The City of Fort Collins was awarded a Transportation Alternatives Program grant to design and construct the Pitkin Low-Stress Bikeway. Alta led the conceptual design and construction document elements of this project, which focused on intersection upgrades featuring median crossing islands and bicycle signals at arterial crossings, wayfinding, and minor striping improvements to create a comfortable, east-west bicycle route across the city.

The Pitkin Bikeway makes use of existing low-volume streets for approximately four miles. Alta employed sustainable measures to minimize impacts to existing infrastructure and facilities, to encourage increased trips by bike. Alta worked with the City through the public involvement process to determine the preferred design for intersection improvements across four major street crossings. The final “Toucan” design paired a right turn diverter with a median to prioritize non-motorized traffic. Alta conducted traffic analysis and performed signal design. The project was constructed in 2017 and a formal grand opening ceremony the following September gave the entire community an opportunity to celebrate the bikeway, which received national attention.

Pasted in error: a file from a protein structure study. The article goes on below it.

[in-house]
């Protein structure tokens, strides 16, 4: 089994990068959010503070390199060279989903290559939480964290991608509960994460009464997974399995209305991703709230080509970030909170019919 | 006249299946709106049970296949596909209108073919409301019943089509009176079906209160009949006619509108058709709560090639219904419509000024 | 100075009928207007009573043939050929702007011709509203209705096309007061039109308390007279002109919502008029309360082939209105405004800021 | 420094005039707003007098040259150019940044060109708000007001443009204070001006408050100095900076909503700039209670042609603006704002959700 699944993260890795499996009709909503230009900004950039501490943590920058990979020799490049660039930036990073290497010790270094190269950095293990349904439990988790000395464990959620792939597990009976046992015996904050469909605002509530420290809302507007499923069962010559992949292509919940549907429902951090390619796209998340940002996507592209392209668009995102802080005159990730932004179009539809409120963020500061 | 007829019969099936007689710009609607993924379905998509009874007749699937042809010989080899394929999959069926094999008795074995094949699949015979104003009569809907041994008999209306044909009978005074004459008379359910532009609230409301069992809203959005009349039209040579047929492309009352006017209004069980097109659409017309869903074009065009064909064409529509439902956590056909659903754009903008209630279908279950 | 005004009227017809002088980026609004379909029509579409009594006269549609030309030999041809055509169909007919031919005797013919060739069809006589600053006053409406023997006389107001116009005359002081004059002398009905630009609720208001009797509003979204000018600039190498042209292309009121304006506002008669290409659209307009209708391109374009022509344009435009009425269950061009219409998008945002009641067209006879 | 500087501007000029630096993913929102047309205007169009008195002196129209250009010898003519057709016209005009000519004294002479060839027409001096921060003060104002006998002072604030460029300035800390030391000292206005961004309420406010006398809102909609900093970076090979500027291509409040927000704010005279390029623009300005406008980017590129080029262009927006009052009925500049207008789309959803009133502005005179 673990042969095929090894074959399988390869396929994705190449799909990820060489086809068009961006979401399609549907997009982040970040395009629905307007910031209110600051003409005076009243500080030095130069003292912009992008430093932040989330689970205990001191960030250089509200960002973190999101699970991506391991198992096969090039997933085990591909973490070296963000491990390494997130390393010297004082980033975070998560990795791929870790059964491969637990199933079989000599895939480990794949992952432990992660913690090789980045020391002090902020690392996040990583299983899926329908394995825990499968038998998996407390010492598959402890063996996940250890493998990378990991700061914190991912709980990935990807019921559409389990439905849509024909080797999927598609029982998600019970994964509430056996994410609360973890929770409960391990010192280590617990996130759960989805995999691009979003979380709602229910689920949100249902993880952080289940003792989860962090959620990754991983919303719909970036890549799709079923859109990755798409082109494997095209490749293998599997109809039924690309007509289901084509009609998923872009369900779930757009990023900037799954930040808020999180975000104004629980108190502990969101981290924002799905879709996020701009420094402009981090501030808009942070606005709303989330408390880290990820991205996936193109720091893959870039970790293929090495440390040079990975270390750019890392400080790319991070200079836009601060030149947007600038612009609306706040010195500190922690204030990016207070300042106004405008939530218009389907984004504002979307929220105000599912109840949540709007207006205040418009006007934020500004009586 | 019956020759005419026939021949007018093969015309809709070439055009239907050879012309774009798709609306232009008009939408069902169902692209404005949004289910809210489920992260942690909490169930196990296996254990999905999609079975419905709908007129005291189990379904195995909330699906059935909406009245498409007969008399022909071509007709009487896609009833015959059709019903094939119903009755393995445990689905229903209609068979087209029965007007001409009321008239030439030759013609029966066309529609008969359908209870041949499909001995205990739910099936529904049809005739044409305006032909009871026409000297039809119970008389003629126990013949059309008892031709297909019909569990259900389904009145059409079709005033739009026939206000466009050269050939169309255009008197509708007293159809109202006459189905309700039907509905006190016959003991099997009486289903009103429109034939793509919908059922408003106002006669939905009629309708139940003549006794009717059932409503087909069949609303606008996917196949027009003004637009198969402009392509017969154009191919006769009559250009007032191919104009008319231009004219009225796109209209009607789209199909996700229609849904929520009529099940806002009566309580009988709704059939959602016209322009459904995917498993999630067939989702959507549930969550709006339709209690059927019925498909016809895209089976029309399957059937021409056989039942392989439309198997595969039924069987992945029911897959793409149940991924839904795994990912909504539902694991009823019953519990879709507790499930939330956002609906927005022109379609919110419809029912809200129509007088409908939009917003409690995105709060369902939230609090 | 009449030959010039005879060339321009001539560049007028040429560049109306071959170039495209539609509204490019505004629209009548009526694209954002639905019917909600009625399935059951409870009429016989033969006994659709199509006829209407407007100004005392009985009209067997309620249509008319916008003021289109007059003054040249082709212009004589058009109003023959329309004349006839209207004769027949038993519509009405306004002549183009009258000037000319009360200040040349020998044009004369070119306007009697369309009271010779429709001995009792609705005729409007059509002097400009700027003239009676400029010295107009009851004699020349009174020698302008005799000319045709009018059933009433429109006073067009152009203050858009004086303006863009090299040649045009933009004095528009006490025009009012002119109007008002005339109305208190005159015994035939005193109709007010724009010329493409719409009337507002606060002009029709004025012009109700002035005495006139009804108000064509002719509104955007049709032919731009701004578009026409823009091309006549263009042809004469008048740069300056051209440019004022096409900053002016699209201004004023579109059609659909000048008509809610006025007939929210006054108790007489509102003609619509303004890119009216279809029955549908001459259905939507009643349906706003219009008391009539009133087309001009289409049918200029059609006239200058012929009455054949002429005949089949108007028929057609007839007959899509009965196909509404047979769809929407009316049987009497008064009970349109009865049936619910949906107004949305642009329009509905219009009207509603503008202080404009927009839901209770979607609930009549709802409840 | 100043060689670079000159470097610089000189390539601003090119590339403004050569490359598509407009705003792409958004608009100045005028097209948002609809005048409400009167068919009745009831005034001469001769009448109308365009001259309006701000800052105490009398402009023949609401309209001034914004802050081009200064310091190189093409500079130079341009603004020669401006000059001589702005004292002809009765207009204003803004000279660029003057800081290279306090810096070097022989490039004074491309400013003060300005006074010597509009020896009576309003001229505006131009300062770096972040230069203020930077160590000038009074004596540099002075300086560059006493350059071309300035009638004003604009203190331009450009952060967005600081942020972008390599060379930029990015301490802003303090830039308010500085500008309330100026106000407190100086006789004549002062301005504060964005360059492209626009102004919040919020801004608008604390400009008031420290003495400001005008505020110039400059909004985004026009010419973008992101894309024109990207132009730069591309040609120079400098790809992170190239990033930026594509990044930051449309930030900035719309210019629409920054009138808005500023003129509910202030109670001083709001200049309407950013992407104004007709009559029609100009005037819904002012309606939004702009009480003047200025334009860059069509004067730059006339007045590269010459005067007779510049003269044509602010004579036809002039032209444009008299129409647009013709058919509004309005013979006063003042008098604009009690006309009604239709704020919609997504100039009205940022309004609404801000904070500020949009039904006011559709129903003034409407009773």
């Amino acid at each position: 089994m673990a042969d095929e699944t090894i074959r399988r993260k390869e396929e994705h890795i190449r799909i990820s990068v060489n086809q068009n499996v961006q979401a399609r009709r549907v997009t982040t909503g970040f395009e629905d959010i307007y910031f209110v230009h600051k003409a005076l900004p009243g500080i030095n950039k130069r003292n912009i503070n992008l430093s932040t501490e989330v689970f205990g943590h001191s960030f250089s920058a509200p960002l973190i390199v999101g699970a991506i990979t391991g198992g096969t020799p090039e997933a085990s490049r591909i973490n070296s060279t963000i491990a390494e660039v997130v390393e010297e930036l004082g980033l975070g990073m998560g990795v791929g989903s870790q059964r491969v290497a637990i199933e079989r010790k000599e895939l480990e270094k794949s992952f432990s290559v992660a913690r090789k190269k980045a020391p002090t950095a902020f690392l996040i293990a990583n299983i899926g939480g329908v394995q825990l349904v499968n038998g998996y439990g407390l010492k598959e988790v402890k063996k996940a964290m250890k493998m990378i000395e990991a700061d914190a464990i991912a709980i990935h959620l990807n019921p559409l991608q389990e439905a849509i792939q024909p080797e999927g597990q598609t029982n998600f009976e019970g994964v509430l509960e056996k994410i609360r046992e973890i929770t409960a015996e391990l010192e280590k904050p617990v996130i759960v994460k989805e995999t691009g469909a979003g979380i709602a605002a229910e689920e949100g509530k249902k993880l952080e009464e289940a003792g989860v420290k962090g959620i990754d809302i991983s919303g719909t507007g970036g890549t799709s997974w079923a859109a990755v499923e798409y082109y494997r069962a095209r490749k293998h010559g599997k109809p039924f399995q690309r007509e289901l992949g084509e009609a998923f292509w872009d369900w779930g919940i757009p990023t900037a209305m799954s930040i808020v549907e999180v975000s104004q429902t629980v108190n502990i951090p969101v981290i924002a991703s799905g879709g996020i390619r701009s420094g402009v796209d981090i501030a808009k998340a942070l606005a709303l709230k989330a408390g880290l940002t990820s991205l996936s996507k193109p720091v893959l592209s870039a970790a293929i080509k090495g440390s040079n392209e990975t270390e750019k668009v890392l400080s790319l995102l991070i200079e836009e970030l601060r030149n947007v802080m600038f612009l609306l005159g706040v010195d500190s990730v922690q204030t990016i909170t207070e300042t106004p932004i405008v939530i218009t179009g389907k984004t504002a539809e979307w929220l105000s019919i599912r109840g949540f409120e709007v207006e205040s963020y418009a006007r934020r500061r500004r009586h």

In 2016 and 2017, the City of Fort Collins added nine additional intersections to proceed into construction documents. Features included offset intersections, repurposing existing pedestrian signals, and implementing new signals.

Alta also completed construction documentation for the 2.1-mile Mulberry separated bike lane, restriping it from a 4-lane section to a 3-lane, with the addition of protected bike lanes as a pilot project over a year-long evaluation period, utilizing three different types of protection. This project includes one-way separated bike lanes on W Mulberry St and a short two-way separated cycle track linking to Poudre High School to provide a more comfortable bike route for students. In addition to the protected bike lanes, crossing improvements (including one new signal and one signal modification) for pedestrians and bikes were installed at two intersections along the nearly 2-mile corridor.